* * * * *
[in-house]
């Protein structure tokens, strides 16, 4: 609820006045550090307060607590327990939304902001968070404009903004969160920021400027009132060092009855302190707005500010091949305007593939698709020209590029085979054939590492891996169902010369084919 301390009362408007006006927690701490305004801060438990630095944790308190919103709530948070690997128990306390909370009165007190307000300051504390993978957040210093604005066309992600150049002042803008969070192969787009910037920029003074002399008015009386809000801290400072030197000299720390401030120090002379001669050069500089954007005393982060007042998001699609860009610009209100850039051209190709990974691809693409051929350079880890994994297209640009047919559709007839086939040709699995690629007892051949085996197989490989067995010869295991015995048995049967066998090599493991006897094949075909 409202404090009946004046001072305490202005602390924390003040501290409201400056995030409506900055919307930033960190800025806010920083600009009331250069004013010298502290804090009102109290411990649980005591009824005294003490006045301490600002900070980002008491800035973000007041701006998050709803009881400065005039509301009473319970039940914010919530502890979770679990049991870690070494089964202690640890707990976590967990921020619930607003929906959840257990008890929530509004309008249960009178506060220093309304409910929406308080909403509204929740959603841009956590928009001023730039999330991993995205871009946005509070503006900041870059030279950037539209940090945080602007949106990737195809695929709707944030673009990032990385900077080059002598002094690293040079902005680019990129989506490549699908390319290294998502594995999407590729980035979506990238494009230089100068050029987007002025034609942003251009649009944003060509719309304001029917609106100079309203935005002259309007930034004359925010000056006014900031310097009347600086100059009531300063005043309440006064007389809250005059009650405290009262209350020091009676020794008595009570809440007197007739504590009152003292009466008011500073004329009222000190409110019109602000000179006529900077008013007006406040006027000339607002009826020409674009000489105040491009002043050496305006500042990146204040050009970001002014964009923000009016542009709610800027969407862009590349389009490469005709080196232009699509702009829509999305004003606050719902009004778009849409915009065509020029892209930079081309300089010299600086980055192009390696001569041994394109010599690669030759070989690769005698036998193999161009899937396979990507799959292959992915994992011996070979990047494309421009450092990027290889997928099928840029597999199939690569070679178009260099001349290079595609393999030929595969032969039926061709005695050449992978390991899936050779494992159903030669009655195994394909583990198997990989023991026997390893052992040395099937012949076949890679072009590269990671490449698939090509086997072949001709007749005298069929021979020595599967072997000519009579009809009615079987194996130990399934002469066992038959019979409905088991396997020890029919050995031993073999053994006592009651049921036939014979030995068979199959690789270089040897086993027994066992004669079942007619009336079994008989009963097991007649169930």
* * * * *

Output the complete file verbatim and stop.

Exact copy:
[in-house]
């Protein structure tokens, strides 16, 4: 609820006045550090307060607590327990939304902001968070404009903004969160920021400027009132060092009855302190707005500010091949305007593939698709020209590029085979054939590492891996169902010369084919 301390009362408007006006927690701490305004801060438990630095944790308190919103709530948070690997128990306390909370009165007190307000300051504390993978957040210093604005066309992600150049002042803008969070192969787009910037920029003074002399008015009386809000801290400072030197000299720390401030120090002379001669050069500089954007005393982060007042998001699609860009610009209100850039051209190709990974691809693409051929350079880890994994297209640009047919559709007839086939040709699995690629007892051949085996197989490989067995010869295991015995048995049967066998090599493991006897094949075909 409202404090009946004046001072305490202005602390924390003040501290409201400056995030409506900055919307930033960190800025806010920083600009009331250069004013010298502290804090009102109290411990649980005591009824005294003490006045301490600002900070980002008491800035973000007041701006998050709803009881400065005039509301009473319970039940914010919530502890979770679990049991870690070494089964202690640890707990976590967990921020619930607003929906959840257990008890929530509004309008249960009178506060220093309304409910929406308080909403509204929740959603841009956590928009001023730039999330991993995205871009946005509070503006900041870059030279950037539209940090945080602007949106990737195809695929709707944030673009990032990385900077080059002598002094690293040079902005680019990129989506490549699908390319290294998502594995999407590729980035979506990238494009230089100068050029987007002025034609942003251009649009944003060509719309304001029917609106100079309203935005002259309007930034004359925010000056006014900031310097009347600086100059009531300063005043309440006064007389809250005059009650405290009262209350020091009676020794008595009570809440007197007739504590009152003292009466008011500073004329009222000190409110019109602000000179006529900077008013007006406040006027000339607002009826020409674009000489105040491009002043050496305006500042990146204040050009970001002014964009923000009016542009709610800027969407862009590349389009490469005709080196232009699509702009829509999305004003606050719902009004778009849409915009065509020029892209930079081309300089010299600086980055192009390696001569041994394109010599690669030759070989690769005698036998193999161009899937396979990507799959292959992915994992011996070979990047494309421009450092990027290889997928099928840029597999199939690569070679178009260099001349290079595609393999030929595969032969039926061709005695050449992978390991899936050779494992159903030669009655195994394909583990198997990989023991026997390893052992040395099937012949076949890679072009590269990671490449698939090509086997072949001709007749005298069929021979020595599967072997000519009579009809009615079987194996130990399934002469066992038959019979409905088991396997020890029919050995031993073999053994006592009651049921036939014979030995068979199959690789270089040897086993027994066992004669079942007619009336079994008989009963097991007649169930």